The Ripeness of the Harvest

The following was written in 2012, before I published by first book, and saved as a draft that I haven’t edited since that time…


My experience with death has included a particular type of suffering, watching another die, but some type of magic has been the end result, some witnessing of beauty and…dare I say, divinity of the human. I’m hesitant to say a person can be divine, but I do believe moments of divinity sometimes enter our lives with a shimmer of change, with good results, even if they don’t always remain.

When my grandmother died last year, I experienced the grace that can be present during suffering, the force of holding on alongside letting go. They happen simultaneously–the same way my newborn tightly grips my extended finger while turning her body away from me in order to watch my husband playing peekaboo, and the same way my five-year-old clings to my arm and keeps her legs wrapped around mine under the water while striding out into the deep end. There’s a space to find joy in the act of letting go and moving forward.

Two of my grandparents were released from intense physical suffering at the moment of their deaths. I wonder if, during death, they found anything more than the end to a period of suffering, but I also know that is enough when the time arises. Both of my grandparents died during the end of summer, just around the harvest time.

Upon returning from my recent family vacation to the beach, I found myself, sitting on the back deck, thinking about the harvest. I plan to release my book in the autumn. It’s the harvest, the ending of the growing season, but it’s a beginning as well, a time when we create from the fruits of labor, a time to end the labor (for some, labor a form of suffering) in order to discover nourishment with our new approaches. My family farmed, but I don’t plant fields of crops to harvest and prepare meals. Instead, I write about that…I work on a different sort of harvest.

My granddaddy built furniture as a side job, and mostly, he made tables and lamp holders for family members. He noticed craft and took pride in the different forms of craftsmanship. He was my first example of giving in to his desires in life and refusing to allow others to define what his limitations should be. From him, I learned to make my own way, to be different than my family or anyone expected, and to take risks. From his example, I knew that I had to name my publishing company after his little furniture business, Thorncraft. I wouldn’t allow others in my craft to limit my potential. I would learn and make my own way. My granddaddy’s father left the town where his family’s name dominated the telephone book and moved to another one, where he had no relatives, and stripped tobacco, started a family, and died young. My granddaddy was his only son, and he grew up with a mother who dipped snuff and refused to put a bathroom into her house, choosing the outhouse instead. I was the first to believe that I could go to college and write and teach. I took the doors that opened and never worried about the ones that didn’t, the ones that kept me out due to my lack of connections, my innocence and naivety, and lack of experience. I learned to create it on my own, refusing to be ashamed of my family, my place, and my history. Any perception of lack within those entities is only a perception by those who don’t understand an individual’s happiness.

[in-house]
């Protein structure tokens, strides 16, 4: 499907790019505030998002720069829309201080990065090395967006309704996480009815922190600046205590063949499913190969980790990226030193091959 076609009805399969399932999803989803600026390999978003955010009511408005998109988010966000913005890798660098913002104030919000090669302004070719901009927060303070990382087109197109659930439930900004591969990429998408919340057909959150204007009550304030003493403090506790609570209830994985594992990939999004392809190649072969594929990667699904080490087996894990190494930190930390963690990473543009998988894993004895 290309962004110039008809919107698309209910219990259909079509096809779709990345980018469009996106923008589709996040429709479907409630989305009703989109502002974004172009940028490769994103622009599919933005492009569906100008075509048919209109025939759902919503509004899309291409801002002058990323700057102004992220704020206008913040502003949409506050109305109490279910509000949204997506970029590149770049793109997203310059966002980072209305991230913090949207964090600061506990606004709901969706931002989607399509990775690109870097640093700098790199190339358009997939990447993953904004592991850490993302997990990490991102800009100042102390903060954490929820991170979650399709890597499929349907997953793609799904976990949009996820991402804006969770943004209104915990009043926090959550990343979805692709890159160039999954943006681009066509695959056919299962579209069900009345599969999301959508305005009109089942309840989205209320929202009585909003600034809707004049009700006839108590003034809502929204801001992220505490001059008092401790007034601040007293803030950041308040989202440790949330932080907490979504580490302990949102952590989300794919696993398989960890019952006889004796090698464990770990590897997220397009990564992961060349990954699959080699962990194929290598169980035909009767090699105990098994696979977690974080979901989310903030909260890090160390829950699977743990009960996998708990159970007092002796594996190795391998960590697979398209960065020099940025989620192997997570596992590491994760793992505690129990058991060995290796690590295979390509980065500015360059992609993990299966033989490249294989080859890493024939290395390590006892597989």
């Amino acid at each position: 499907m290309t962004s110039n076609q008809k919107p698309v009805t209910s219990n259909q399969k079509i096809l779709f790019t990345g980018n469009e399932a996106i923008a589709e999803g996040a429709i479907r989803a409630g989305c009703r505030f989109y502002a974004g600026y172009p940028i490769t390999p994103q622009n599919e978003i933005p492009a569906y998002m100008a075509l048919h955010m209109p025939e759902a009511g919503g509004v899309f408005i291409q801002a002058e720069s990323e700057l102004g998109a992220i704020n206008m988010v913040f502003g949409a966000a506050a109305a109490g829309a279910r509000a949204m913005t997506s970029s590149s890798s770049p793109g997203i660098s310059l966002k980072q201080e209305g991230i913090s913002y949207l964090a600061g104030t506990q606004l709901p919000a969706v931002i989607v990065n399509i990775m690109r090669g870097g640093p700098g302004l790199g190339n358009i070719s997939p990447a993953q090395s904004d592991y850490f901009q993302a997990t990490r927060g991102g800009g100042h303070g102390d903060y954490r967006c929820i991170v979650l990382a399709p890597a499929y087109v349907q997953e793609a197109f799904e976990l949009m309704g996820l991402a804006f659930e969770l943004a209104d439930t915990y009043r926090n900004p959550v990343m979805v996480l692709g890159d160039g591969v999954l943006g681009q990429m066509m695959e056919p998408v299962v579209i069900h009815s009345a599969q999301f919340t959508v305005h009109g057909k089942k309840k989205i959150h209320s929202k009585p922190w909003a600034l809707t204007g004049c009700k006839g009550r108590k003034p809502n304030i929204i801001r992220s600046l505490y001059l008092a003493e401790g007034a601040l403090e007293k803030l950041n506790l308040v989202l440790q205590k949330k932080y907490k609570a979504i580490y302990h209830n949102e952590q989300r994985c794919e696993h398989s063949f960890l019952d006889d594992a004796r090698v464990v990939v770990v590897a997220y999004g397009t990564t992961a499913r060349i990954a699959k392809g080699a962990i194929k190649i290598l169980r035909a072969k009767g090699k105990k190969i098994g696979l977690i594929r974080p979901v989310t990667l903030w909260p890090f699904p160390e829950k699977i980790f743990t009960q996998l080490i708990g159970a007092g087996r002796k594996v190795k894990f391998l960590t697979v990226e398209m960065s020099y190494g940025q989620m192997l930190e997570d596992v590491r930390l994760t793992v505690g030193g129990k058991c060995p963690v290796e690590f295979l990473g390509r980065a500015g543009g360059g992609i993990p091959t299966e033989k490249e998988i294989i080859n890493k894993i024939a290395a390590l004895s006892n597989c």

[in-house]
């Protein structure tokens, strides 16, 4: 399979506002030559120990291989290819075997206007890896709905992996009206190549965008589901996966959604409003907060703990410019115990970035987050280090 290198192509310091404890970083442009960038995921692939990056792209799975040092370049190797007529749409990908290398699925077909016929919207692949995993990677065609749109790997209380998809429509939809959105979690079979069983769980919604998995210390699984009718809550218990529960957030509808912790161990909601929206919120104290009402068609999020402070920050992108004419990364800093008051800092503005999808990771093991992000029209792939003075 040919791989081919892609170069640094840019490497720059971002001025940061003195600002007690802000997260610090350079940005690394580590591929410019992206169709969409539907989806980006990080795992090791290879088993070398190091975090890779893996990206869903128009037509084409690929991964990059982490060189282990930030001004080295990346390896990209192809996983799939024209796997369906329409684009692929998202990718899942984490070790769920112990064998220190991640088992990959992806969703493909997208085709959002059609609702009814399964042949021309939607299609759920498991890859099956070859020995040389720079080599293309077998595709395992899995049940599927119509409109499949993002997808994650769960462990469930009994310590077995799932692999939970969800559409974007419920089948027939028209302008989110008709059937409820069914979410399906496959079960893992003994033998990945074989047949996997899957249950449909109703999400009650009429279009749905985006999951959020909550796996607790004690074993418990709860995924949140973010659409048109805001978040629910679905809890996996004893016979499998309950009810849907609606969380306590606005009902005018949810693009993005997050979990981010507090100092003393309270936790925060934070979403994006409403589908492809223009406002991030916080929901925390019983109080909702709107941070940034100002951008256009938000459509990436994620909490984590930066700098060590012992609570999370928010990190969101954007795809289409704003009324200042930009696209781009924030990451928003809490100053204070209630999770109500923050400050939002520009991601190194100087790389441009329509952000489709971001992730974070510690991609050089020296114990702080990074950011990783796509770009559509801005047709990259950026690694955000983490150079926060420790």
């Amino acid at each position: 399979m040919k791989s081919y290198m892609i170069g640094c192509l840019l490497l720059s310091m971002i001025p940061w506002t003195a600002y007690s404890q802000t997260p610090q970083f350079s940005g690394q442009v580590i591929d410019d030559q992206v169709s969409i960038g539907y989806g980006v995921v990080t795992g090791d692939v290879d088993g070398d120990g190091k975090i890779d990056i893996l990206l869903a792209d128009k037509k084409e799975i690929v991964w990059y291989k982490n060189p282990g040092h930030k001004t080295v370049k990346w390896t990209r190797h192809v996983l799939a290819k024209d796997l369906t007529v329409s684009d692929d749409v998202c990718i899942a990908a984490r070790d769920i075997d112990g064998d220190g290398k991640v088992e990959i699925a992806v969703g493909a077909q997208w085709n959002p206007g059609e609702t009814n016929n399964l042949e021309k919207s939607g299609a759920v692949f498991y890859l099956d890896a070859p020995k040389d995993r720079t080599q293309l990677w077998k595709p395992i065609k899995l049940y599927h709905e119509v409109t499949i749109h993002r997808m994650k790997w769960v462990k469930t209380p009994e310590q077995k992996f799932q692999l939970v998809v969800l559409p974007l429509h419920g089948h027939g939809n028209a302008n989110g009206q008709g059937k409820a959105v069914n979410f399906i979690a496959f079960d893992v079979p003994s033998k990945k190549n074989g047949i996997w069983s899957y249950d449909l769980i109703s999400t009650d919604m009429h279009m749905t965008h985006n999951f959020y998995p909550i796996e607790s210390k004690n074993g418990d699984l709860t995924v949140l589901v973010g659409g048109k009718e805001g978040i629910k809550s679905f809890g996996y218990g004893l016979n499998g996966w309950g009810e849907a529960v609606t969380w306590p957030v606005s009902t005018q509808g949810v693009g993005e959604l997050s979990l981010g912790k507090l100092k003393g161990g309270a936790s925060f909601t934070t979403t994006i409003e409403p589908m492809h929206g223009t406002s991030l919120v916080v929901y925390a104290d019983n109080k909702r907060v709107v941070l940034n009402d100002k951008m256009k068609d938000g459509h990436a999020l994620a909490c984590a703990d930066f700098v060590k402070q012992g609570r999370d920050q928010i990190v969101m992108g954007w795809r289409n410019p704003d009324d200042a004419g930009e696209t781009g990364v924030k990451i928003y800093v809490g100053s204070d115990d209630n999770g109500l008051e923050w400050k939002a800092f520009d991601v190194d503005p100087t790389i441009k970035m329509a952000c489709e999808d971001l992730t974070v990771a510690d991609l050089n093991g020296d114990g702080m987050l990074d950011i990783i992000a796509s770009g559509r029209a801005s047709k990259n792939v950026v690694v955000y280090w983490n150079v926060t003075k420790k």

Maybe there is a magical time of peak ripeness, and many people believe that they can see those moments and that potential fruit better than others. However, we have to take a bite and trust that the fruit is ready, feel our way forward while holding on, while drifting out into the water slowly, and ultimately, alone.


I never published this blog entry, but I think it’s time, 10 years later, even though I have touched on some of these topics in other writings over the years, and especially as I think about death, divinity, letting go, and creativity over the past few years. I won’t finish this, or try to wrap up the metaphors and themes neatly, but I’ll leave it unfinished just as I had it in 2012.

Leave a Reply

Fill in your details below or click an icon to log in: Logo

You are commenting using your account. Log Out /  Change )

Twitter picture

You are commenting using your Twitter account. Log Out /  Change )

Facebook photo

You are commenting using your Facebook account. Log Out /  Change )

Connecting to %s